The 99 percent came out in full force in Rome as Italy's capital city joined several other cities on Saturday, 15 October, in serving as a venue for massive protests against the current global economic crisis.
The legitimate concerns of the many (thousands) were overshadowed in the media by the details of violence perpetrated by the few. These concerns at Piazza San Giovanni, in front of the Lateran Basilica, echoed similar concerns being expressed in chants and slogans in the streets and squares of other cities, including no less than 80 cities in Spain, in the context of the plural movement “15M: democracia real ya” (15th May: Real Democracy Now!), and now, prominent globalized venues such as Athens' Syntagma Square (where the Greek Parliament is situated) and besieged Wall Street. They also echoed some of the concerns expressed as part of the “Arab Spring” in Egypt and Tunisia since the quest for democracy in these two countries should not obscure the fact that there is also an urgent quest for more jobs and decent employment in a region which has among the highest unemployment rates in the world; the unemployment rate hovers around the 25 percent mark, surpassed only by Sub-Saharan Africa.
(Photos: Patrizia Morgante)
Most of the protests were, for the most part, peaceful, taking different forms and involving, in many cases, social media, streets and squares. The violence came from the state's repressive forces, as has been the case in Egypt; Tunisia; other parts of the Arab world (Libya, Syria, Yemen, Bahrain); and the USA. Rome constituted one prominent exception and this leads to a number of questions and considerations. The violence did not come from the vast majority of persons who, in their thousands, converged on Piazza San Giovanni, a prominent venue for political manifestations, including union manifestations, in Italy. And yet Italian state TV bulletins went overboard with their coverage of the violence by a group employing Black Bloc tactics, thus undermining the significance of the mass protest event. The violent minority group, disavowed by many of the demonstrators, were identified as anarchists who employ similar tactics in several manifestations, including the 2001 G8 Genoa Summit.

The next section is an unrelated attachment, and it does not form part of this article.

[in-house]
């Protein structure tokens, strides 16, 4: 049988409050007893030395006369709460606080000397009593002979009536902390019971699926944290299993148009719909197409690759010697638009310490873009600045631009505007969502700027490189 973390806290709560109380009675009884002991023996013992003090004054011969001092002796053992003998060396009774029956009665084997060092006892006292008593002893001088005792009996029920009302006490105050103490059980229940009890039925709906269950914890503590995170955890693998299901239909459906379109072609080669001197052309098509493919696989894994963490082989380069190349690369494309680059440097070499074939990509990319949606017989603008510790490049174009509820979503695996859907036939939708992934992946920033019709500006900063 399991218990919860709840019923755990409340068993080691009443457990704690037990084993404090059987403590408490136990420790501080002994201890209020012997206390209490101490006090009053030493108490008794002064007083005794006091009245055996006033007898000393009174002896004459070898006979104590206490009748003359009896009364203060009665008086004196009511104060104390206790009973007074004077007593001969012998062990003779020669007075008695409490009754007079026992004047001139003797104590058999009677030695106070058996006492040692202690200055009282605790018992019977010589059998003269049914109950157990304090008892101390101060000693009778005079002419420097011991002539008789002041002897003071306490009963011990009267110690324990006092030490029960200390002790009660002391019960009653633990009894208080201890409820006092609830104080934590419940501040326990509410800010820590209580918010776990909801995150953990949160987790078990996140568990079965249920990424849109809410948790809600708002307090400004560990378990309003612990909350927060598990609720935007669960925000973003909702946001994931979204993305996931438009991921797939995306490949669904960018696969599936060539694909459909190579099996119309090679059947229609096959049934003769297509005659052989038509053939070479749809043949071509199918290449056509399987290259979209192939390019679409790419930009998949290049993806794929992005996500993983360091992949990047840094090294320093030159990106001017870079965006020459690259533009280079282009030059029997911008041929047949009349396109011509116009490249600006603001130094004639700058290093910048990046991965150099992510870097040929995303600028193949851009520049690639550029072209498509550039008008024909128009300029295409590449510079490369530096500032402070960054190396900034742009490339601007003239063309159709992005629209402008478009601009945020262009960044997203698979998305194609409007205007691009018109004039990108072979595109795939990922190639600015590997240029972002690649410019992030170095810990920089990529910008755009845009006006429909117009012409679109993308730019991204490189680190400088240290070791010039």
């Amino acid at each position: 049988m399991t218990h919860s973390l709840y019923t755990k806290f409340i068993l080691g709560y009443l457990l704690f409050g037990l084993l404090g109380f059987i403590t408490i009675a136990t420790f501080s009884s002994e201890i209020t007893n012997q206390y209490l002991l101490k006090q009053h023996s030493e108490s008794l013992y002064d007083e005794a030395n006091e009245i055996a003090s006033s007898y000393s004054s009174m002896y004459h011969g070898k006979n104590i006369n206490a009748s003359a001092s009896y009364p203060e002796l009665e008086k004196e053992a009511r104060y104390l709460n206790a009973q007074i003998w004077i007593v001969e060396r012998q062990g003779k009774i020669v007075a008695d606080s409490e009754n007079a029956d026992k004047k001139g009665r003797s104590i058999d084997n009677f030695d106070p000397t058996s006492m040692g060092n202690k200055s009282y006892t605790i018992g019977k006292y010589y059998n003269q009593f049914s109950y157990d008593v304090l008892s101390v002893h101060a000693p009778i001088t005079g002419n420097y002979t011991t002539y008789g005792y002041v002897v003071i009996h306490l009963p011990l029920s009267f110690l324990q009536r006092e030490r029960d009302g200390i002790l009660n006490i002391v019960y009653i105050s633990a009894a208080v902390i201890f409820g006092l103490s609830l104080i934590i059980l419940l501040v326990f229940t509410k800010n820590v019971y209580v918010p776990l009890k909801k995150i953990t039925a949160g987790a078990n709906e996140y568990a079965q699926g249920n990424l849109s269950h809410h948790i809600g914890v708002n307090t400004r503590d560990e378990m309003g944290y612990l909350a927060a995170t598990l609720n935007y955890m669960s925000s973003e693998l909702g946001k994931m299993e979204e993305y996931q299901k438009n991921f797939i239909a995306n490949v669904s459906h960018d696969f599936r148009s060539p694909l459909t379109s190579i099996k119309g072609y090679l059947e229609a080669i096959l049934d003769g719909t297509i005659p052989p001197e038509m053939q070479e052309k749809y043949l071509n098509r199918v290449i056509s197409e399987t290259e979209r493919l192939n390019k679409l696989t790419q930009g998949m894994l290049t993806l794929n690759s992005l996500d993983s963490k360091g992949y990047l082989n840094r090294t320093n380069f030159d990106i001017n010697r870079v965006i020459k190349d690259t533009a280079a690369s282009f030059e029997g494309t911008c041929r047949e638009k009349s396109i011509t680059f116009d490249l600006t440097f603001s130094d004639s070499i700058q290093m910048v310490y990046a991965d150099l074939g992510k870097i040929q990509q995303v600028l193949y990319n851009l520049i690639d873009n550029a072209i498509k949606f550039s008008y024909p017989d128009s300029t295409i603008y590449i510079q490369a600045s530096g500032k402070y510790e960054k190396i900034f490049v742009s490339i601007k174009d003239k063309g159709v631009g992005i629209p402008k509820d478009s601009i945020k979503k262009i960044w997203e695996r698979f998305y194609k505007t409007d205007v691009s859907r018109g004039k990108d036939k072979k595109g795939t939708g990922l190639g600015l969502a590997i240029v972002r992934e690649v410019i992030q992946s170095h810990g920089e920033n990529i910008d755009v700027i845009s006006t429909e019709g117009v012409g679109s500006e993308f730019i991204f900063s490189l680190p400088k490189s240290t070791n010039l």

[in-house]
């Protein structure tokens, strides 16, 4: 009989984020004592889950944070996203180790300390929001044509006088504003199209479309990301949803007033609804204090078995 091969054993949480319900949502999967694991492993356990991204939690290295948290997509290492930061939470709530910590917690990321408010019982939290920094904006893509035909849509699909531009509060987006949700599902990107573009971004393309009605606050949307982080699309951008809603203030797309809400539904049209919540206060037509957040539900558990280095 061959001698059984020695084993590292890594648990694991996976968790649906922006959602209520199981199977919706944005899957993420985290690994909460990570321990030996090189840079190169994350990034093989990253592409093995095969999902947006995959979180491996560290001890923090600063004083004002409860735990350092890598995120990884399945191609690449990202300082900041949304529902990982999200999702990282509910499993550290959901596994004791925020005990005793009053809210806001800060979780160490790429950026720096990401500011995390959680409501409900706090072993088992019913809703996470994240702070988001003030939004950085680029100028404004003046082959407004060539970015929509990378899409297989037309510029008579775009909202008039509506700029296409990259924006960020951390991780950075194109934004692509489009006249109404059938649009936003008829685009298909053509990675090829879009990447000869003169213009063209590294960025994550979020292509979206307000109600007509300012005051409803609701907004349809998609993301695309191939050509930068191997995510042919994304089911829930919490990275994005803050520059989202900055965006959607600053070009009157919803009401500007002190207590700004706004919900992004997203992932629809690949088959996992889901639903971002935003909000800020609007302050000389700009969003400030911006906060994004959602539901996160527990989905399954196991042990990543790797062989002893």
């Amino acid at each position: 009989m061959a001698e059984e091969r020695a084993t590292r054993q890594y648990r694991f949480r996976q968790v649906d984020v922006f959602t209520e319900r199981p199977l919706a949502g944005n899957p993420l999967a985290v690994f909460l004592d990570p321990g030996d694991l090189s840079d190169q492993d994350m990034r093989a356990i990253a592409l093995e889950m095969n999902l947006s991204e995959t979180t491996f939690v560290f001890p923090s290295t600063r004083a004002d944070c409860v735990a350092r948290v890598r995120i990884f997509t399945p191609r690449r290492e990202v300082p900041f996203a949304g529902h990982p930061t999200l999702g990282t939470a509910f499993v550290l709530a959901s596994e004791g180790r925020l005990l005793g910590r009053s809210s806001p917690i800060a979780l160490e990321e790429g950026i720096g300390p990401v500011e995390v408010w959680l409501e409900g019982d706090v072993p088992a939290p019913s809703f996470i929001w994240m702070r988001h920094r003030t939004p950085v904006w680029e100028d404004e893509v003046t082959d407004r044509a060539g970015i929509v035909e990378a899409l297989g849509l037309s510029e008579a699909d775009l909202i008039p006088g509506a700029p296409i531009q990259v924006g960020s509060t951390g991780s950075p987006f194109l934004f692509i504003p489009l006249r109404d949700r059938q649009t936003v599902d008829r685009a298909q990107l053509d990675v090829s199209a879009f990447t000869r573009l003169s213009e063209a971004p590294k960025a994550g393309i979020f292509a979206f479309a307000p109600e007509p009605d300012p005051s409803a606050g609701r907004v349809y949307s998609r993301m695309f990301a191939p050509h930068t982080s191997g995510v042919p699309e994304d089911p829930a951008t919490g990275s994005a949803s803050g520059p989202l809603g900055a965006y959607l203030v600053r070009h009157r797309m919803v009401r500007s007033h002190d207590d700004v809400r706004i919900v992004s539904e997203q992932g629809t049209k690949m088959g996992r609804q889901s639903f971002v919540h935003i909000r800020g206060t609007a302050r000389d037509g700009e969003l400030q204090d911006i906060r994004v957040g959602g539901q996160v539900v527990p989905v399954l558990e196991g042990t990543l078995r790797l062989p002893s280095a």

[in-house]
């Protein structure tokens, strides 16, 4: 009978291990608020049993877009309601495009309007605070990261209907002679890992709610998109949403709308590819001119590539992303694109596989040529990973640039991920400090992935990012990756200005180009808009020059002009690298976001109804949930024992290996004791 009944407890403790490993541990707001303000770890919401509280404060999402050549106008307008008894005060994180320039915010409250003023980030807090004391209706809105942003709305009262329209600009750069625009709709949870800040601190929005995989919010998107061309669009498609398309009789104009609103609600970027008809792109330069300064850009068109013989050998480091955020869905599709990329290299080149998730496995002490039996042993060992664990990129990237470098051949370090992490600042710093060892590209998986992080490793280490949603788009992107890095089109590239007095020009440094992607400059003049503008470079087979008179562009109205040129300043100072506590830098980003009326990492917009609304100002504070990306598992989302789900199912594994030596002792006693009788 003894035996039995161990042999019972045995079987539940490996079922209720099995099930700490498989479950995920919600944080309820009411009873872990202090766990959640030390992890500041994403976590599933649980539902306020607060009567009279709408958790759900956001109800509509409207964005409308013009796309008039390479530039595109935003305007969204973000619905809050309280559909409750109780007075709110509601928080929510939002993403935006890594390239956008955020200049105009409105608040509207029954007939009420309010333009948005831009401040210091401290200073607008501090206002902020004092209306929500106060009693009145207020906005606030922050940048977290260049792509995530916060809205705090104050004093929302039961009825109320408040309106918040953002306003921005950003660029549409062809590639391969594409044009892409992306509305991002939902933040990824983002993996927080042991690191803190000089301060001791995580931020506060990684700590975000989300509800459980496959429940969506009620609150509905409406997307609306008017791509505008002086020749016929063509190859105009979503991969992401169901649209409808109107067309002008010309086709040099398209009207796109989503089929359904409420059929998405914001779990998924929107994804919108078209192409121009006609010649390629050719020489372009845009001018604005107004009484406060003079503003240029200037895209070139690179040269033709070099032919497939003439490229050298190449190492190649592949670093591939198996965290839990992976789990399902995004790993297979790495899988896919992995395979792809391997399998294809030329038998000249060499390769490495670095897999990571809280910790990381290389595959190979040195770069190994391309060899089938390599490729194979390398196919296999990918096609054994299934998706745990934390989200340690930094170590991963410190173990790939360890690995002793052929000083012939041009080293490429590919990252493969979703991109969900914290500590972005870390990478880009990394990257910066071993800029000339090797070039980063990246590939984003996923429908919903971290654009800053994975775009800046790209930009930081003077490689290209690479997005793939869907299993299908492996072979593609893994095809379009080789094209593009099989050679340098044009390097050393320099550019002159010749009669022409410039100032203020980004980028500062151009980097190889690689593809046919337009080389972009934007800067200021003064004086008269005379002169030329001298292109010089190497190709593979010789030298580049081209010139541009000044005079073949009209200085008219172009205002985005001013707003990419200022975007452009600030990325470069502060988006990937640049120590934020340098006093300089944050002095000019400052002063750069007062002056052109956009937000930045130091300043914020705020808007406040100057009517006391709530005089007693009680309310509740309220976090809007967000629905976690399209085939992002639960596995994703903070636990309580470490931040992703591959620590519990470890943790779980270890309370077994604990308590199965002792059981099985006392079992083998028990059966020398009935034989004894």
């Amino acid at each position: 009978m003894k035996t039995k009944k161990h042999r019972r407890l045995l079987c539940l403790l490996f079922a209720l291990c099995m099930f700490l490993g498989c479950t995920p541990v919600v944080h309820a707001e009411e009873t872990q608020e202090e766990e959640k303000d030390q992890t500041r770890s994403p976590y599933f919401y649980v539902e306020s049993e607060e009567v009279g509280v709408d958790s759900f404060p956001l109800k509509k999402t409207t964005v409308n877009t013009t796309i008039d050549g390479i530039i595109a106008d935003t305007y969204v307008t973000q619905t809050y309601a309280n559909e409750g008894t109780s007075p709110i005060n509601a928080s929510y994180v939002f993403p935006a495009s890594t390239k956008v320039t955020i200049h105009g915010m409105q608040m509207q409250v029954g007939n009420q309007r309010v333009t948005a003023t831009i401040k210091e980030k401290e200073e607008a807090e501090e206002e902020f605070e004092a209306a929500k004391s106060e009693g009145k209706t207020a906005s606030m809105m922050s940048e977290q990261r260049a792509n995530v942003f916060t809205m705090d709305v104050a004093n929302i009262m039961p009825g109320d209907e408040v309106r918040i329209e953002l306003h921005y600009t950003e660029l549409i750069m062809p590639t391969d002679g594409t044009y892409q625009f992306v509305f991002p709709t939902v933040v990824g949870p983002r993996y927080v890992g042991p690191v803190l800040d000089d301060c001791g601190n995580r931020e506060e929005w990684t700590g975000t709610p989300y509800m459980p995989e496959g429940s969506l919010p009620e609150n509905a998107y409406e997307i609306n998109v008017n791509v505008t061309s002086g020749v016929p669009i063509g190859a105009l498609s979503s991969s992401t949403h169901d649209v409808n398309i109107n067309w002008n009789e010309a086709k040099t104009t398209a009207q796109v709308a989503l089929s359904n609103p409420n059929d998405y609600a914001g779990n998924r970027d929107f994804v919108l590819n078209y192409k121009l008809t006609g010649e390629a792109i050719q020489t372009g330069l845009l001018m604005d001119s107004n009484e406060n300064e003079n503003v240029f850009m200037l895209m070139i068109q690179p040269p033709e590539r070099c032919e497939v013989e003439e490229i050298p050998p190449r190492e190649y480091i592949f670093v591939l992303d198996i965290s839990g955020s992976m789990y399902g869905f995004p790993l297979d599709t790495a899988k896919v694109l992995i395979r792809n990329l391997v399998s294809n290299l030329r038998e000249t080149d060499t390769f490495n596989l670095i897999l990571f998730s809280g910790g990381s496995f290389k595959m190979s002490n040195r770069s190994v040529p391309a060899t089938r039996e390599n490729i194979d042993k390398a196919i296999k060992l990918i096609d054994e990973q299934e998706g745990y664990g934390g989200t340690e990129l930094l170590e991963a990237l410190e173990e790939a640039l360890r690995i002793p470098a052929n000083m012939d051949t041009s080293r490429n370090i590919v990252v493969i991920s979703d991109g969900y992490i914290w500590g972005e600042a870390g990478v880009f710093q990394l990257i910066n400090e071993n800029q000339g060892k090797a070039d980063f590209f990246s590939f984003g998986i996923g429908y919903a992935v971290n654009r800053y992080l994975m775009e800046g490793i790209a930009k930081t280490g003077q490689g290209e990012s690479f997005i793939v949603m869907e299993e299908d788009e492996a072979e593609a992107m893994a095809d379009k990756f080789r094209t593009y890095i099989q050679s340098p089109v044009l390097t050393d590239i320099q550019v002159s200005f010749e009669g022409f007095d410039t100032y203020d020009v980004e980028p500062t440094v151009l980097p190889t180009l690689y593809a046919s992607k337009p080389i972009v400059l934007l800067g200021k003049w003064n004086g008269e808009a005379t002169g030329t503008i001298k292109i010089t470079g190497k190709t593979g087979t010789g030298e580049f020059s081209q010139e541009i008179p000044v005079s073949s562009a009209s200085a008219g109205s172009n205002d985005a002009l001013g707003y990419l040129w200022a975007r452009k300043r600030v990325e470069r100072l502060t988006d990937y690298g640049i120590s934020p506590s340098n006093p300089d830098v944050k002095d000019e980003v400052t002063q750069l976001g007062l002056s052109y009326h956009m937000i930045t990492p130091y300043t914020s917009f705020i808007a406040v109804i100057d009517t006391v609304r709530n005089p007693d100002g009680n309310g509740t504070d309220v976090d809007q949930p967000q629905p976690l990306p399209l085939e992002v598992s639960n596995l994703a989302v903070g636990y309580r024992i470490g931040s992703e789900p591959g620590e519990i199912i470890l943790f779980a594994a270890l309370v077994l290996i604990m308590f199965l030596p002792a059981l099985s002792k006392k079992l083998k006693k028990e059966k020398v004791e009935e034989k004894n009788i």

(Photo: Patrizia Morgante)
Conspiracy theories, which have even been floating across some Italian TV channels, suggest that the thugs certainly acted in the interest of those who want to maintain the status quo and who do not want to understand or acknowledge the reasons behind these manifestations of indignation. This recalls UK Prime Minister David Cameron's reference to the riots in the UK as “criminality pure and simple.” As argued by Sam Mclean, in the RSA Review, “Demonising whole communities or groups of people, taking away social housing and refusing to tackle the root causes of civil unrest will only serve to deepen the 'social misrecognition' that helps to explain why people feel able to resort to mass vandalism and violence in their own neighbourhood.”(1)
There were others in Italy who saw the violence as providing the right pretext to discredit the protest movement, which consisted of people of different political stripe (party symbols were at a premium in Rome and other cities such as Palma de Majorca).(2) It can serve to reinforce the hackneyed view that protests against neoliberalism predominantly come from the left, which is frequently presented, in certain media and political quarters, as having a “history of violence.” This evokes memories of “gli anni di piombo” (the years of lead) in the '70s, never mind the fact that different carnages – stragi – such as those at Piazza Fontana in Milan (12 December, 1969) and the Bologna train station (2nd August, 1980) were attributed to militant right-wing groups. The protests march in Rome involved people of different political persuasion, including professors, workers, and others who would normally not participate in these events.
Others can argue that infiltrators, such as those in Rome, represent extreme right-wing elements like those who often make their presence felt in and around Italy's soccer stadia (the so called ULTRAS – soccer fans who create an atmosphere to encourage their teams and intimidate the opposition, often going overboard with their actions which are often influenced by political ideologies – and “teppisti,” who engage in vandalism, violence, and other disturbances of the public peace), that earned Rome the appellation in a section of the UK press of “stab city.” They are a sinister straw in the wind. Some of these people would be bent on taking advantage of present disgruntlement and indignation to perpetrate what can at best be termed squadristi (violent and often murderous squads of the Fascist period) tactics.